BAKERSFIELD, Calif. (KERO) — Assembly Bill 1266, passed in 2013, has been the point of focus in Kern High School District board meetings recently, especially when it comes to LGBTQ+ students and privacy.
Now, the district is looking at expanding and upgrading locker rooms to provide private changing and show stalls.
“We’re always here to hear public input, and we want to navigate this law and ensure privacy for all of our students, irrespective of background,” said KHSD Board member Jeff Flores.
During the last several board meetings, parents, religious leaders, and students voiced opposition to assembly bill 1266 which allows students to use locker rooms or bathrooms based on gender identity. While these new stalls are meant to provide privacy to all students, there are still many who oppose the bill entirely.
Others in support of the law have called on the board to do more.
“I understand parents' concern with sexual assault within bathrooms," said Josalyn, a transgender student in KHSD. "I can tell you with absolute certainty as a trans person, I’m more concerned with my own body than others.”
Flores says it’s been this increase of attention to these issues before the board that has caused them to try to find a solution. That's how the decision to add more upgraded privacy stalls to locker rooms was made.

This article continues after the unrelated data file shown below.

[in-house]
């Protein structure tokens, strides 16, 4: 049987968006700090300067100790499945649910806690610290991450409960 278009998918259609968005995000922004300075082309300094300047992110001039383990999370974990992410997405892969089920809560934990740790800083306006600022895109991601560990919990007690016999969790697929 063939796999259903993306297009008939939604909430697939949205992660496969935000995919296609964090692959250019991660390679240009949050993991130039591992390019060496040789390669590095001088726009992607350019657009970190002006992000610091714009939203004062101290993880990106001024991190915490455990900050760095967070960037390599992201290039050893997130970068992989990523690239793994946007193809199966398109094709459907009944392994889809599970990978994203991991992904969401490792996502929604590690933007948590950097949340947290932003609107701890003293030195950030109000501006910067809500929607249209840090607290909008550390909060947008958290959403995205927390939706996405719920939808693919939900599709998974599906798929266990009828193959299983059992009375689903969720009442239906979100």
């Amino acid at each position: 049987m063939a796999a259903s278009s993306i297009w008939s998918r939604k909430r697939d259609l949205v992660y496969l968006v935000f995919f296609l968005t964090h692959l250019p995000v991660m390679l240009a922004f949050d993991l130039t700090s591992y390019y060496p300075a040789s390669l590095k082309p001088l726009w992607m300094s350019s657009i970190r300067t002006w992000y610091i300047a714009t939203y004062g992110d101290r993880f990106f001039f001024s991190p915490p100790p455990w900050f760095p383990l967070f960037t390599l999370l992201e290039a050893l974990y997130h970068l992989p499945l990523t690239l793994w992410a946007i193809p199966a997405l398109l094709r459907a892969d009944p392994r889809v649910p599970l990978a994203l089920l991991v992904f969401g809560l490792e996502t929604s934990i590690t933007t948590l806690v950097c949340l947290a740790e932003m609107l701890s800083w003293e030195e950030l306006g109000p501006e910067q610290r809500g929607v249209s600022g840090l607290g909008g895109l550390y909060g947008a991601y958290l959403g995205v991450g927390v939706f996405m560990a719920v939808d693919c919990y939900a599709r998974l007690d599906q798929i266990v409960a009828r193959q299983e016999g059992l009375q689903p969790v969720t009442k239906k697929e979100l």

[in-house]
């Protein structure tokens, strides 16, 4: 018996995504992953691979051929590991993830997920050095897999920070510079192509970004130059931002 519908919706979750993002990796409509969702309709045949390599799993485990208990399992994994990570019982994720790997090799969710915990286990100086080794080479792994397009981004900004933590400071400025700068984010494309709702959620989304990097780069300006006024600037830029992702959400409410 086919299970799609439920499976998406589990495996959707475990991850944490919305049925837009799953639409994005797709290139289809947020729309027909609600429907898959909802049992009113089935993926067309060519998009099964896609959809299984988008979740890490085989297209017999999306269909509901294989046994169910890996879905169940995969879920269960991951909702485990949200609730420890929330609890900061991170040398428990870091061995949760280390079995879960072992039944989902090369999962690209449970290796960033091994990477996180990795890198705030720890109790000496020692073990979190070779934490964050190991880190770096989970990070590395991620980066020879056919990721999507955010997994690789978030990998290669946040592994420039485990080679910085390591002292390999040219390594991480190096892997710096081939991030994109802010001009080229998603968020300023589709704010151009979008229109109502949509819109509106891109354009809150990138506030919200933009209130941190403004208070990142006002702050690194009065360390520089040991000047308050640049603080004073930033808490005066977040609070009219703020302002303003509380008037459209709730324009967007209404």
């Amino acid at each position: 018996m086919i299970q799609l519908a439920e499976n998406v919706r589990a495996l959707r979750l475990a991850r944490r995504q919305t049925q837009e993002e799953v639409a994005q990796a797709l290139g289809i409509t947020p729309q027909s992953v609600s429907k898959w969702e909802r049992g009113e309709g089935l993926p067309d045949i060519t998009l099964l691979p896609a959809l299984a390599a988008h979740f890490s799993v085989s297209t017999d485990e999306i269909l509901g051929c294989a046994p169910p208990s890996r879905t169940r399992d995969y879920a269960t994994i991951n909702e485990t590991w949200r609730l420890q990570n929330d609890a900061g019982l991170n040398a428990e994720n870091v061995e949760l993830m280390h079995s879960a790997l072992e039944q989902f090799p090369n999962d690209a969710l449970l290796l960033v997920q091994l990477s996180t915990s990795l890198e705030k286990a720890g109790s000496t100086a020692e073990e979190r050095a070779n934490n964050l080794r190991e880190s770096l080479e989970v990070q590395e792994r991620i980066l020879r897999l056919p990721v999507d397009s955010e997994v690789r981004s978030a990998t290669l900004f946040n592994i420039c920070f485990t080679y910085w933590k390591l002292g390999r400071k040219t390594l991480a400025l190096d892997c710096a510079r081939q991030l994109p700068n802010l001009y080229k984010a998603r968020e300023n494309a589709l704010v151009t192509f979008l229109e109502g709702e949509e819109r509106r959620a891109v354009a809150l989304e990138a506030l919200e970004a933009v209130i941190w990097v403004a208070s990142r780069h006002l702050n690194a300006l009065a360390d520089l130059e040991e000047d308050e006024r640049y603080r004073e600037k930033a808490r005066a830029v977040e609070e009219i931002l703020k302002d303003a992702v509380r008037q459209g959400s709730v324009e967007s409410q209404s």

“Overtime, when [AB 1266] first was passed, students weren’t using the law, but I think every year that goes by, now more students are using that law that allows them to go the locker room of their choice,” Flores said.
The new privacy room options include a semi-private changing area with a curtain, a shower-like area changing stall with a curtain, and full solid partitions and doors.
“Failure to comply can expose the district to lawsuits alleging violation of civil rights the ramifications of these types of lawsuits are broad and extremely damaging," said Michael Zulfa, Associate Superintendent of Business for KHSD, during the December board meeting.
Those who oppose AB 1266 say it’s opening up school locker rooms and bathrooms to the potential for sexual assault.
“I am a biological female and I’m uncomfortable using the girls' bathroom," said one student in the KHSD, who opposes the expanded use of bathrooms and locker rooms in high schools.
Flores says he hopes this expansion of privacy for all students will bring ease of mind to all parties involved, while still complying with state law.
“What we can change and appease are the privacy considerations on bills impacts in the locker room," he said.
The district board is still in the process of finalizing plans, but they expect to begin making changes and upgrading high school locker rooms within the next two months.